Chapter Summary

INTRODUCTION TO PROVERBS 31

This chapter contains the last part of the book of Proverbs; which some reckon the fifth, others the sixth. It contains the instructions of the mother of a prince, whose name was Lemuel, which she gave unto him; and which are so valuable, as to be annexed to the proverbs of Solomon. The preface or introduction to them is in Pr 31:1; the address to her son, Pr 31:2. The vices she cautions him against are uncleanness and intemperance; which she dissuades from, because of the pernicious consequences of both to kings and to their subjects, Pr 31:3-5. Advises rather to give wine and strong drink to poor people, such as are in distress; as being more useful to them, at least less prejudicial, Pr 31:6,7; and exhorts her son to the duties of his office; by pleading the cause of the poor and injured, and administering justice to them, Pr 31:8,9. And then at large describes a virtuous woman; perhaps designed as an instruction to her son in the choice of a wife, Pr 31:10-31; though more than that may be intended by it.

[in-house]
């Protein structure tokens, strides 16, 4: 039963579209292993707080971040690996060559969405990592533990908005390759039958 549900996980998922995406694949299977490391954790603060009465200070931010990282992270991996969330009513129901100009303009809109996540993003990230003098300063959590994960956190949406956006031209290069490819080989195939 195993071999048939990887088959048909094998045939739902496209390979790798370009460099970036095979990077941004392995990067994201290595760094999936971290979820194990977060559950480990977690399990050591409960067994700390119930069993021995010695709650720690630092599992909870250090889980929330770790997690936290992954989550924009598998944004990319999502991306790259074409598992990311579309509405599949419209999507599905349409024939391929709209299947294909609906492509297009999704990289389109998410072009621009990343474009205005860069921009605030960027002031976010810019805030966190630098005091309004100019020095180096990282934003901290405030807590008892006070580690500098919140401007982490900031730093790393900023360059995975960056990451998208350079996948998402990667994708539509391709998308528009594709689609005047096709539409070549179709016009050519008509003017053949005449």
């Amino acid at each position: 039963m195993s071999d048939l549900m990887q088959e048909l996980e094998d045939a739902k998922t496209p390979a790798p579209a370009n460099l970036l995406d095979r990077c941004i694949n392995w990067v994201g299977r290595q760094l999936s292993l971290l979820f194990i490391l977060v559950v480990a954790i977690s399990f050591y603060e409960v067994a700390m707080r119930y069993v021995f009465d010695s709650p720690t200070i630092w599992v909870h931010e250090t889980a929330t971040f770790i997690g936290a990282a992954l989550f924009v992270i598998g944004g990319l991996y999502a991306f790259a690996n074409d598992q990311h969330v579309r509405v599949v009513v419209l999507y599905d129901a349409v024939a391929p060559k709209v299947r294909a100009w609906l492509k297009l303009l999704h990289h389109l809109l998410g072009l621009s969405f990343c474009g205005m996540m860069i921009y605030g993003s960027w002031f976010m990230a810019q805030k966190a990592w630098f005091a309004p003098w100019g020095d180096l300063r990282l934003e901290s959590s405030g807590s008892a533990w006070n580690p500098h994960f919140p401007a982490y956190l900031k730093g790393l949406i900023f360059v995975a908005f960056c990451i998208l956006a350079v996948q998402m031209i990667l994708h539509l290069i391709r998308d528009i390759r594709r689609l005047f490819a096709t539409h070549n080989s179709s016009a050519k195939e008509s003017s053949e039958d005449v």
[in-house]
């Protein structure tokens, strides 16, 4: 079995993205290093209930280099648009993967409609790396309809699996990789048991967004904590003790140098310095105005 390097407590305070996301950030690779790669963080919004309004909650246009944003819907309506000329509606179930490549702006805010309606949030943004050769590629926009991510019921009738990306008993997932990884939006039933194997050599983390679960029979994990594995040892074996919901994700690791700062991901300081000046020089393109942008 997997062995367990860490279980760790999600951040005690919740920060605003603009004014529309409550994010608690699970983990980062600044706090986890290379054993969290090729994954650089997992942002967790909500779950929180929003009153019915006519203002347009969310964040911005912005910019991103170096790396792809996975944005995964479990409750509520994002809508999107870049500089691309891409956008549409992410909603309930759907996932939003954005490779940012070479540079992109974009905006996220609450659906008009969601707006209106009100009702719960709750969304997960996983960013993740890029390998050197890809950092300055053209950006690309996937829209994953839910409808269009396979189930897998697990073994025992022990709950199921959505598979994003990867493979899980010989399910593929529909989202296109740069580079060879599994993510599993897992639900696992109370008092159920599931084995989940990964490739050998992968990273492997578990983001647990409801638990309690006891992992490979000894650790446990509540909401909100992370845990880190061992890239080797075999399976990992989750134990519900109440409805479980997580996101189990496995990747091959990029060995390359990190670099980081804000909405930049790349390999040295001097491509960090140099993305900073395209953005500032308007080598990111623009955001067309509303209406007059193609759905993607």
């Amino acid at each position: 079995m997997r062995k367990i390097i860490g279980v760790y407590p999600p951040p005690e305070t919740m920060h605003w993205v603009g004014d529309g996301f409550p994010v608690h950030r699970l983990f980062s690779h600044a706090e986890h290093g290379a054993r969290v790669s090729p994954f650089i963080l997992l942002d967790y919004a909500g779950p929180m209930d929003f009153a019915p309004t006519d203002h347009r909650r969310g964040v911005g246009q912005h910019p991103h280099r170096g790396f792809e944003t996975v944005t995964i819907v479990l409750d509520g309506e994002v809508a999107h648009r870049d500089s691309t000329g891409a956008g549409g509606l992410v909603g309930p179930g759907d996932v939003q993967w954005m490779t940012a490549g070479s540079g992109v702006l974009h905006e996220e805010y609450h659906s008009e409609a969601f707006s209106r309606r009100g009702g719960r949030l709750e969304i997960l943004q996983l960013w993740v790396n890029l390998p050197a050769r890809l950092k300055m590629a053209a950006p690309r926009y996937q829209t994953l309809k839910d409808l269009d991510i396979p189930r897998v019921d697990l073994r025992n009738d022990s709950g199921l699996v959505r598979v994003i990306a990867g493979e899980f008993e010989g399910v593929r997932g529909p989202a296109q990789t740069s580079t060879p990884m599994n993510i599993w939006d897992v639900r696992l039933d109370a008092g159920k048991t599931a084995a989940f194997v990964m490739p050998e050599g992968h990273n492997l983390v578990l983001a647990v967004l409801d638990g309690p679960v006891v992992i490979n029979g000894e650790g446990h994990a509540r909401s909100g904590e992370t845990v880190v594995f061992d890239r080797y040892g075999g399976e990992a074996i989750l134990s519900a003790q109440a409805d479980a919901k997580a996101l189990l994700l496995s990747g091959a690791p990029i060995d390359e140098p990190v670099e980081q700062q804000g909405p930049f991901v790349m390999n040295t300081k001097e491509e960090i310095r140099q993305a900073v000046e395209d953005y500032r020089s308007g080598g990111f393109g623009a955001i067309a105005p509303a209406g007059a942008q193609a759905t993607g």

Proverbs 31 Commentaries